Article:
At Real Toads, we are invited to write about wistful sadness, or in Japanese, mono no aware.
I will let you pass through the checkpoint.
This is your flight, not mine.
Only those with a boarding pass may enter.
I have no pass; it is not my time.
But one day it will be my flight.
One day I will leave behind unknown others.
Inspired by this prompt from Real Toads and based on a true story. I was on vacation for Thanksgiving this past week and actually felt much happier with more limited internet access, but coming back to everyday life, it is hard not to fall back into spending too much time online.
On vacation, sans the internet,
I spent the days exploring, playing games
With those I love, but coming back I set
Myself in front of my laptop, the same
As I had before done — a waste, a shame.
In the Imaginary Garden, we are writing nonets. This form has 9 lines, beginning with 9 syllables, then 8, then 7, all the way down to one syllable in the last line.
How to explain personality?
Multifaceted, not able
To be succinctly defined,
Always a new surprise.
Taking countless words
To well describe
“Who am I” —
At Real Toads today, we are exploring our doppelgängers. This is a true story.
An old photo from the ’70s,
A young teen in a Girl Scout uniform
Looks like me:
Long, straight brown hair
And glasses — the resemblance lasts,
It is not me. It is my mother,
When she was much younger,
But even her friends have wondered
Why she has shown them a photo
Of me, her daughter.
It used to frustrate me,
Since we are different people —
But now I’m beginning to turn into my mother
So maybe Nature had a reason
For making us look so similar.
A sonnetina tre for Linda Luna’s decastich challenge #30. It’s hard to believe there have been 30 challenges so far. I never knew there were so many poetic forms, and they have given me so much inspiration, even if I do not post the poems.
How many lives are now described in books!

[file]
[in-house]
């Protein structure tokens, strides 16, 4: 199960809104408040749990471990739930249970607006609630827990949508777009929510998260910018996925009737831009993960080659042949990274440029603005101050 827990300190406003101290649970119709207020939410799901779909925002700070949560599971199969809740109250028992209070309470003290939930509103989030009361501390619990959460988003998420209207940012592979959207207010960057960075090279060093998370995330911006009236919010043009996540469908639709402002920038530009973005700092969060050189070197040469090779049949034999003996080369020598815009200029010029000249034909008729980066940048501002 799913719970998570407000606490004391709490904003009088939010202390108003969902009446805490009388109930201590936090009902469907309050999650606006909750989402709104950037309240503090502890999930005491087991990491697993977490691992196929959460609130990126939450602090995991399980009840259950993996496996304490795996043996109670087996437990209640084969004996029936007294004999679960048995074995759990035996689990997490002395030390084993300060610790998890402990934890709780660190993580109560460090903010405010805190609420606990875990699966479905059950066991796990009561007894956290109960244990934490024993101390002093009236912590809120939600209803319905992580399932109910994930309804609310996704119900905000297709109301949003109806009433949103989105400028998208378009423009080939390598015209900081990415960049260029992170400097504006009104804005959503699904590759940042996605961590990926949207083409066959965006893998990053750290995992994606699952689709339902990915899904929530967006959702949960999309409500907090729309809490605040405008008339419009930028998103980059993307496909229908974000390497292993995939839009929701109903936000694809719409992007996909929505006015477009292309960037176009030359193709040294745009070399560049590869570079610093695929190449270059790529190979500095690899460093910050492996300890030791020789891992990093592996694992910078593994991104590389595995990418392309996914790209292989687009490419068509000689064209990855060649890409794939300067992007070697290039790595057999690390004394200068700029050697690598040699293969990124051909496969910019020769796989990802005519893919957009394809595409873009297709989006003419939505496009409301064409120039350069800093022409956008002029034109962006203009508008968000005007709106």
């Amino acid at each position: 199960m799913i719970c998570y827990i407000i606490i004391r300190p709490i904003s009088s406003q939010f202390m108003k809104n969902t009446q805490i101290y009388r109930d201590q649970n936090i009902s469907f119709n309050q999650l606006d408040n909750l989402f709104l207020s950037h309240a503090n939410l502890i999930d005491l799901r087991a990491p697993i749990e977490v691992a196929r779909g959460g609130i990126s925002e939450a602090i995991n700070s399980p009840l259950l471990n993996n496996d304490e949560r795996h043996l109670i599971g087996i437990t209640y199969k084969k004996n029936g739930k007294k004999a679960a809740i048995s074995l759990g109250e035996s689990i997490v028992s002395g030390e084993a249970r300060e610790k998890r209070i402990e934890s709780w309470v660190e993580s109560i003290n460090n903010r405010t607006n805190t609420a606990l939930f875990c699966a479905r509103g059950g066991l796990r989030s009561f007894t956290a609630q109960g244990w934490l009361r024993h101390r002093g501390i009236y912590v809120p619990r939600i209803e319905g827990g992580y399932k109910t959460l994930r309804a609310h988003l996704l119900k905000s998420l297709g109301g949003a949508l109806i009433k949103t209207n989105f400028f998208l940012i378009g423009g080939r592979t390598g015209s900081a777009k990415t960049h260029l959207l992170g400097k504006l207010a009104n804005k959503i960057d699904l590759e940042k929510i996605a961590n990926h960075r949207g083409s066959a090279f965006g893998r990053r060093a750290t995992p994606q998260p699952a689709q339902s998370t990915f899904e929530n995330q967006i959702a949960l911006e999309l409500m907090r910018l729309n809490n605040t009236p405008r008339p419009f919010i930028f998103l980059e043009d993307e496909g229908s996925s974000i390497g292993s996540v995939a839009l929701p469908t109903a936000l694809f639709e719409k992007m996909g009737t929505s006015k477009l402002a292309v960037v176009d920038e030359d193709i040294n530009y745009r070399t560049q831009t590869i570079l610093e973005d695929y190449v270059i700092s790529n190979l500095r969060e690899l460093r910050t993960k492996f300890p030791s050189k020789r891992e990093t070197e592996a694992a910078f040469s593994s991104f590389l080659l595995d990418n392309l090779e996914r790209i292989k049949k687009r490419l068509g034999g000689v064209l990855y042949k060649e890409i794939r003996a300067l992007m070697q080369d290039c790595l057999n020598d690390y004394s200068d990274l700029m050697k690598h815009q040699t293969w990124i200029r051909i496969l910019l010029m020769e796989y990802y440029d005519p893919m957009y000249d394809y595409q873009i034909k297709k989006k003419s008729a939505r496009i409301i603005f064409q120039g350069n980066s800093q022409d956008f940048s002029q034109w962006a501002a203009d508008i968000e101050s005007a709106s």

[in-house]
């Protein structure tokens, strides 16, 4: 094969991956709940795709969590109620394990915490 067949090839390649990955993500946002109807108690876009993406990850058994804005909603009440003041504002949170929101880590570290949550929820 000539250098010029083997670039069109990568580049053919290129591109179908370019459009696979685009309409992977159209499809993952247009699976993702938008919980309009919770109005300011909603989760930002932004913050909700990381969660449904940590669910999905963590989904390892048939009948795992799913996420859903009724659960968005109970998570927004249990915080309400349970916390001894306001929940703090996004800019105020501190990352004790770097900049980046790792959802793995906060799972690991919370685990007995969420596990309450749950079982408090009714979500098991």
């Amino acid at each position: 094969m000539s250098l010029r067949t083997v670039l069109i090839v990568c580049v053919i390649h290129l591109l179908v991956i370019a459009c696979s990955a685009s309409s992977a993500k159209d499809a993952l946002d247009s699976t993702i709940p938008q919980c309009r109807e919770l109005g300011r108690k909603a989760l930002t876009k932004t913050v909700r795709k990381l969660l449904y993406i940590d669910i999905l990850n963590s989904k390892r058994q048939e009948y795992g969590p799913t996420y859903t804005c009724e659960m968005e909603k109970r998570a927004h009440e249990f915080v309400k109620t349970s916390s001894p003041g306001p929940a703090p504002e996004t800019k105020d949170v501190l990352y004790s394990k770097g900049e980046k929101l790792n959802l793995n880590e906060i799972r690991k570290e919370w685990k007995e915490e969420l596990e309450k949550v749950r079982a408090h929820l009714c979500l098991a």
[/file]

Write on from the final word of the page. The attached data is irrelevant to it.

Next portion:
How many worlds in which I can be free,
Many places revisited with looks
Of nostalgia, awe, comfort, amity.
The pages of a book are quick transport,
And cheaper than a tropical escape,
Words of hope sometimes provide comfort,
Like a superhero without a cape.
My soul is happy when I get to read,
Wise guidance and adventure are a seed.
This is a sonnetina quattro for the latest decastich challenge. This is a 10-line poem consisting of a sestet and a quatrain and is written in (roughly) iambic tetrameter.
We once had many trees and grass
Where this city currently stands,
Now if we have some luck we pass
A park, among asphalt islands.
Environment is made of glass,
Yet careless are most human hands.
There was a forest, with life filled,
Endangered by ambition’s plow,
How much of that life has been stilled,
And concrete is our forest now.
I wrote this one yesterday….
What happened to neighbors
Borrowing cups of sugar from each other?
What happened to neighbors?
What happened to sitting on the
Front porch on a summer evening?
What happened to front porches?
What happened to sitting outside?
What happened to orange groves
And lemons smiling yellow, on the
Sides of tree-lined streets?
What happened to the trees?
What happened to having roots,
And how can we branch out without them?
I wrote this while thinking about my job, which I love. However, most of my students would rather be doing anything other than extracurricular math. This poem is my first attempt at a sonnetina cinque. I hope I did this form correctly.
Delightful is my work to me but not
To all the children who arrive each day,
They sometimes do not do the work they ought,
They would prefer to go outside and play
Then do their math, so for patience I pray.
Delightful is my work to me although
Some students find it fun to misbehave,
I hope that all of my dear students know
That I care much for them, and I will save
These memories, as they their futures pave.
Here is a response to the latest decastich challenge from Linda Luna, the mirror oddquain. I thought that was a very…odd…name for a type of poem, but it comes from the word “cinquain.” Cinquains have line lengths of 2, 4, 6, 8, and 2 syllables, but oddquains use only odd numbers: 1, 3, 5, 7, and 1. Mirror oddquains are made up of two oddquains, but the second one is “flipped,” so that the final syllable count is 1/3/5/7/1/1/7/5/3/1. Now, without any further ado, here is my poem. Thank you for your patience. 🙂
To just breathe, and be,
There’s no need to constantly
And it will be evident,
What a precious gift
Inspired by a visit to my city library today and Linda Luna’s new decastich challenge, I wrote this mirror cinquain. The syllables are 2/4/6/8/2/2/8/6/4/2. Also shared with DVerse Open Link Night.
In shelves of books,
Open pages like wings,
Beautiful covers inspiring
Making better places in which
To live, both eyes and hearts
And minds must be